Seymour v. Freer,
72 U.S. 822 (1866)

Annotate this Case
  • Syllabus  | 
  • Case

U.S. Supreme Court

Seymour v. Freer, 72 U.S. 5 Wall. 822 822 (1866)

Seymour v. Freer

72 U.S. (5 Wall.) 822


Where, through mistake or accident, no bond, or a defective bond, has been filed, this Court will not dismiss the appeal -- if it is in all other respects quite regular -- except on failure to comply with an order to give the proper security within such reasonable time as it may prescribe.

This was a motion to dismiss an appeal because the bond for the prosecution of the appeal was not filed within ten days after the decree.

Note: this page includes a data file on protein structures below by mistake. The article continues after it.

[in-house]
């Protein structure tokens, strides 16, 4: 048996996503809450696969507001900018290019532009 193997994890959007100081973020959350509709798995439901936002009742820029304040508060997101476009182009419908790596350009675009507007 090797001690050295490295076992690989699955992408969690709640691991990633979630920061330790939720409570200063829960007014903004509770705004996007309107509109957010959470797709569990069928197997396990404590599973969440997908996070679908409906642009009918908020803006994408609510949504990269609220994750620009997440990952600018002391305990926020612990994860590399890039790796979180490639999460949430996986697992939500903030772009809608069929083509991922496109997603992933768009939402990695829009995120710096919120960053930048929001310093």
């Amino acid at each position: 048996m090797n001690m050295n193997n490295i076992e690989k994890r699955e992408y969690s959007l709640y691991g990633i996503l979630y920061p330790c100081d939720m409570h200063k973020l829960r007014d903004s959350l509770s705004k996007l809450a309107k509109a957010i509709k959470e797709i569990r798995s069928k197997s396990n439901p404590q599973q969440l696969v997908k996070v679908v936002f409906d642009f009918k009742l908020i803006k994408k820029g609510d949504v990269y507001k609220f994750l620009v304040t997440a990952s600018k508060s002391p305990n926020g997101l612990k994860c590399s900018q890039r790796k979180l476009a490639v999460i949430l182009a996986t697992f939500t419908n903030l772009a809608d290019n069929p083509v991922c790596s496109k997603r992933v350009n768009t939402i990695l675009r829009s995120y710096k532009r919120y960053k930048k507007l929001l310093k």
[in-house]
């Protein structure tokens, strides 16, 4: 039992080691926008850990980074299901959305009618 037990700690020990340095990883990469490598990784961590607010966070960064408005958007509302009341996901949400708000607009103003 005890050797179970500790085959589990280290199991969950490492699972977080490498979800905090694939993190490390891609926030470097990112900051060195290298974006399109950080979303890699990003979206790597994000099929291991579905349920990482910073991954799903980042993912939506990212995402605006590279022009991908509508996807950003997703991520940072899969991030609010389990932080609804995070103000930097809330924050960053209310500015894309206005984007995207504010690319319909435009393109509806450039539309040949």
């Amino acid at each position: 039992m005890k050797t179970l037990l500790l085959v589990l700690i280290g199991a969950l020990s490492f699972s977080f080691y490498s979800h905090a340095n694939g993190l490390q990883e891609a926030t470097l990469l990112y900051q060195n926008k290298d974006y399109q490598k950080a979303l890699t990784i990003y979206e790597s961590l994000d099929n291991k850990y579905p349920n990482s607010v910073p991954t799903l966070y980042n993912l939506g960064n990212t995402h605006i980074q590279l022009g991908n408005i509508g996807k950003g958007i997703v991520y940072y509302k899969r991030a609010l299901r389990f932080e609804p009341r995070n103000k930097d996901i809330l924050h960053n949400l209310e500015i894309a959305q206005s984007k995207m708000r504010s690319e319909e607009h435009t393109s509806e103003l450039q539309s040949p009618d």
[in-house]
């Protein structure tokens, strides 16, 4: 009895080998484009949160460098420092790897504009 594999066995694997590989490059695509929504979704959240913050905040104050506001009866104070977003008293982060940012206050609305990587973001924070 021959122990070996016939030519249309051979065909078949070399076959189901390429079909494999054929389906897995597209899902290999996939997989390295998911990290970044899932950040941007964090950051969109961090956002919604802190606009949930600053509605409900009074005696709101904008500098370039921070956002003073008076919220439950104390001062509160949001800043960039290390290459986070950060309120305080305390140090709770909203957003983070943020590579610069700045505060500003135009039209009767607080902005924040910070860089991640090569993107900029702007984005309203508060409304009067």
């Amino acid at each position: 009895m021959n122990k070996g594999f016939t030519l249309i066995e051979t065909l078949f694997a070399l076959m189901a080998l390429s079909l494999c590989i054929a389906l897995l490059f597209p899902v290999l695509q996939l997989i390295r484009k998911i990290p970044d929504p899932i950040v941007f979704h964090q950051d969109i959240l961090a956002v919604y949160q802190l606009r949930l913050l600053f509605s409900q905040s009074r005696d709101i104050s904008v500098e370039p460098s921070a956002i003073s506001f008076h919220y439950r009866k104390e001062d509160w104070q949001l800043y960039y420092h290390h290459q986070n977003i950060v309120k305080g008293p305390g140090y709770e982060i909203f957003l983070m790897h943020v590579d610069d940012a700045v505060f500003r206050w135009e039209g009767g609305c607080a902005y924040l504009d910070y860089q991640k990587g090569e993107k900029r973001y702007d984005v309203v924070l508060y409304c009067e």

It appeared that the decree in the circuit court was drawn and placed in the lands of the clerk on the 15th of November, 1866, upon an understanding by the counsel, sanctioned by the court, that it was to be entered, when approved by the court, as of that day. It was retained for several days by the judge, who required a stipulation from counsel in respect to the receiver appointed by the decree, and was then returned to the clerk, and entered on the 20th as of the 15th. The bond was filed on the 28th.

Disclaimer: Official Supreme Court case law is only found in the print version of the United States Reports. Justia case law is provided for general informational purposes only, and may not reflect current legal developments, verdicts or settlements. We make no warranties or guarantees about the accuracy, completeness, or adequacy of the information contained on this site or information linked to from this site. Please check official sources.